Adapt or die? The modernisation of agri-food markets in Indonesia and its implications for smallholder horticulture production: insights from West Java and South Sulawesi
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Vetter, Thomas Christian1, Forfatter
Bruun, Thilde Bech2, Vejleder
1Det Biovidenskabelige Fakultet, Københavns Universitet, København, Danmark, diskurs:7002              
2Institut for Plante- og Miljøvidenskab, Det Biovidenskabelige Fakultet, Københavns Universitet, København, Danmark, diskurs:7031              
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Ukontrollerede emneord: modern food retail, horticulture, domestic value chains, governance, upgrading, smallholder production, informality, Indonesia
 Abstract: This thesis investigates the modernisation of food retail markets in Indonesia and its repercussions for small-scale farmers within the country’s horticulture sector. In order to do so the methodology builds upon several months of fieldwork within the two study areas West Java and South Sulawesi. The analytical framework for this study develops a domestic value chain approach, which addresses the research questions on three different levels of the value chain: the market level, the procurement level, and the production level.

First, the study illustrates the diffusion of supermarkets throughout the country and shows that the overall impact is less radical than what the literature about the supermarket revolution in the Global South leads us to believe. It has been and continuous to be a protracted development. Second, the study researches the procurement system of modern retail within the domestic fresh fruit and vegetables sector. Despite different types of smallholder producers involved – modern farm companies in West Java and traditional family farms in South Sulawesi – the procurement strategies and practices are largely the same in both areas. A clear preference for modern company farm suppliers over traditional wholesale emerges, and triggers the attempt to upgrade traditional small-scale farmers into the modern value chain. Third, the wider implications of these upgrading endeavours for traditional small-scale farmers are addressed. The results show that so far it remains more attractive for them not to engage with the modern retail industry and instead remain within the traditional market only.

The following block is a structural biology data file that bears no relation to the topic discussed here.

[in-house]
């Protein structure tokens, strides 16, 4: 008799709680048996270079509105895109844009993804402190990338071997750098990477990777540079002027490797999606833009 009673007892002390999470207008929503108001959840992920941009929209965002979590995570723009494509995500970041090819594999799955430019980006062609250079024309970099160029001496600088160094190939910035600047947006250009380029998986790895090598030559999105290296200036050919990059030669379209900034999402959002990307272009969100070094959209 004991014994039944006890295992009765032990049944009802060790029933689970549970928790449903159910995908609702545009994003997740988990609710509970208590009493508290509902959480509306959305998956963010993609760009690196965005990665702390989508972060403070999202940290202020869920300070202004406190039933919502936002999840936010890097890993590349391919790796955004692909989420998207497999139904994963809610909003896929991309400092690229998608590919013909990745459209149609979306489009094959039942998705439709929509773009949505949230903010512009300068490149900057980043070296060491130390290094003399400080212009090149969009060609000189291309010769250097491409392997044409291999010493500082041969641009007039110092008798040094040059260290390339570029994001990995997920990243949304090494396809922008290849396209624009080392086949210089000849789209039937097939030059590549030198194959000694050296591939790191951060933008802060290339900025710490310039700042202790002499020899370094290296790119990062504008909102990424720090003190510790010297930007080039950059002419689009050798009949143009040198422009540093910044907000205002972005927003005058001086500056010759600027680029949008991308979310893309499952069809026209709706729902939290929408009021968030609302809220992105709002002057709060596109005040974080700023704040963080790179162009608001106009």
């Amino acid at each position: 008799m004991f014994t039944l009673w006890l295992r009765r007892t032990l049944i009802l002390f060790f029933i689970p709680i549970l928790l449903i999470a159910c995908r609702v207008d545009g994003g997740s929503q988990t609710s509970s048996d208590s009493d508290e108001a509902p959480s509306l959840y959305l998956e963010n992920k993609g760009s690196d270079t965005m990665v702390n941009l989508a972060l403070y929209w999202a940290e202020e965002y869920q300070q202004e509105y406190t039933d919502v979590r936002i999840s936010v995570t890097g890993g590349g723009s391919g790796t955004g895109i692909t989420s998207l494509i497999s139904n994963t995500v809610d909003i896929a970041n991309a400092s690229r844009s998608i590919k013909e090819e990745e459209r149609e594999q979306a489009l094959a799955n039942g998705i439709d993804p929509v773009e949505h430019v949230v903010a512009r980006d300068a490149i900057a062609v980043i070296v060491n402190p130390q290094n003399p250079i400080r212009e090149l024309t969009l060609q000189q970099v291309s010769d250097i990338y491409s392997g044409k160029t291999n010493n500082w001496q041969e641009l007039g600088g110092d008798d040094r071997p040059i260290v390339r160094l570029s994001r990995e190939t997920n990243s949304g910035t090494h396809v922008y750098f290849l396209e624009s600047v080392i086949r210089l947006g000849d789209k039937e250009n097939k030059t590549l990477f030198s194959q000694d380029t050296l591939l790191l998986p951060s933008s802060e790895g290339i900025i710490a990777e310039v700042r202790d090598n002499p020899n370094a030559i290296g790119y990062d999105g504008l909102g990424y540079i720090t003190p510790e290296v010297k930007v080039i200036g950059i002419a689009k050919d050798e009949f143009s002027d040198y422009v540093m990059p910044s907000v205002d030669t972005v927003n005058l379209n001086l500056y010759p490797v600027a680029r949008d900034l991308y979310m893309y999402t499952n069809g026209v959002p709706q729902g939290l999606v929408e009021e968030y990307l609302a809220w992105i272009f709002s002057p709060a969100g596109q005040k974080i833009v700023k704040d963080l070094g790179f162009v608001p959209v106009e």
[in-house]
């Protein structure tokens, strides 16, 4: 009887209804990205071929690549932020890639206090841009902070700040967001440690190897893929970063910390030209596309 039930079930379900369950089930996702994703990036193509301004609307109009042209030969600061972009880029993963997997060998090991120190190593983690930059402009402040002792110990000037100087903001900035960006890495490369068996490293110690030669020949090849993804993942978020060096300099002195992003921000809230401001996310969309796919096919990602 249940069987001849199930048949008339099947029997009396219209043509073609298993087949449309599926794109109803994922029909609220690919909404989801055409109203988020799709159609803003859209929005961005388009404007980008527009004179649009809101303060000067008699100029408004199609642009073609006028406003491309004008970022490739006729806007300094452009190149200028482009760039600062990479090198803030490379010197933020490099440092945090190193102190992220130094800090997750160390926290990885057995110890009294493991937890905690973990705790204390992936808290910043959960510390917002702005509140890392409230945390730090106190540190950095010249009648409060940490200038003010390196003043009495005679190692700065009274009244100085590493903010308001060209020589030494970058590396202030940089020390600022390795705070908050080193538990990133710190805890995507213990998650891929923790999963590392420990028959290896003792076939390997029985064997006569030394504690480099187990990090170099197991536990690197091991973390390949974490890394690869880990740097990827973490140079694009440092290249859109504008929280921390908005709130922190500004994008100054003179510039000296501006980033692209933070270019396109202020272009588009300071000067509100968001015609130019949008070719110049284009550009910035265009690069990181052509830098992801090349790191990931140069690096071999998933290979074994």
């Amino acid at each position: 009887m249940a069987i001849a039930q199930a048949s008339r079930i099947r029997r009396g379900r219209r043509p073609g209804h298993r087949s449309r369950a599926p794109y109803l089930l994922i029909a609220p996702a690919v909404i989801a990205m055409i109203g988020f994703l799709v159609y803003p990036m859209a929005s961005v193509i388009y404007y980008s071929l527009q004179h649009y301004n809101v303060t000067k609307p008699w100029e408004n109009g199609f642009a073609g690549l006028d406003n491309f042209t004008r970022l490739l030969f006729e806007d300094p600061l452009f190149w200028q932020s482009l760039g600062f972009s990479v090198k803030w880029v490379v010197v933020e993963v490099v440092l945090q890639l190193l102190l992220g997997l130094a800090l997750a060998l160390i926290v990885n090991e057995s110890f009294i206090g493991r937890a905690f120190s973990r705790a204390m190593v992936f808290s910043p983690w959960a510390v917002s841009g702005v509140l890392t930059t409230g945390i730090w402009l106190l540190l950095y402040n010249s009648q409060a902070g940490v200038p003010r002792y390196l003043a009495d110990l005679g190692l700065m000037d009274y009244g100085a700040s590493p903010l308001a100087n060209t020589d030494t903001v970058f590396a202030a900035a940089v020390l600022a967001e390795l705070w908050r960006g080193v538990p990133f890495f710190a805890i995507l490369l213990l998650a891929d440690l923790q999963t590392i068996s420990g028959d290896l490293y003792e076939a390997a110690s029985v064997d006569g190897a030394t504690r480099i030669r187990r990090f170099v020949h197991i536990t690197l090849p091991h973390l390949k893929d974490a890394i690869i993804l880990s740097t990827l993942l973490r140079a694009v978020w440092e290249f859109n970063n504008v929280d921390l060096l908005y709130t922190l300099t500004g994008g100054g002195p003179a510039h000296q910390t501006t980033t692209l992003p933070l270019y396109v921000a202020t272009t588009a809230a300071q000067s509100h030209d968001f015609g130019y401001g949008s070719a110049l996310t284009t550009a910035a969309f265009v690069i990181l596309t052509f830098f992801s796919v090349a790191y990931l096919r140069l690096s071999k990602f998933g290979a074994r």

The thesis finally points out that the Indonesian rural development paradigm has been misguided to focus on adapting traditional farmers to modern markets, and instead should adopt a more holistic development approach, modernising the traditional markets according to its strengths. The current horticulture boom in Indonesia’s domestic agri-food sector offers a wide open window of opportunity to begin with.
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 Type: Speciale
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Sprog: English - eng
 Datoer: 2014-04-02
 Sider: -
 Publiceringsinfo: København : Københavns Universitet
 Indholdsfortegnelse: -
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 Type: Speciale
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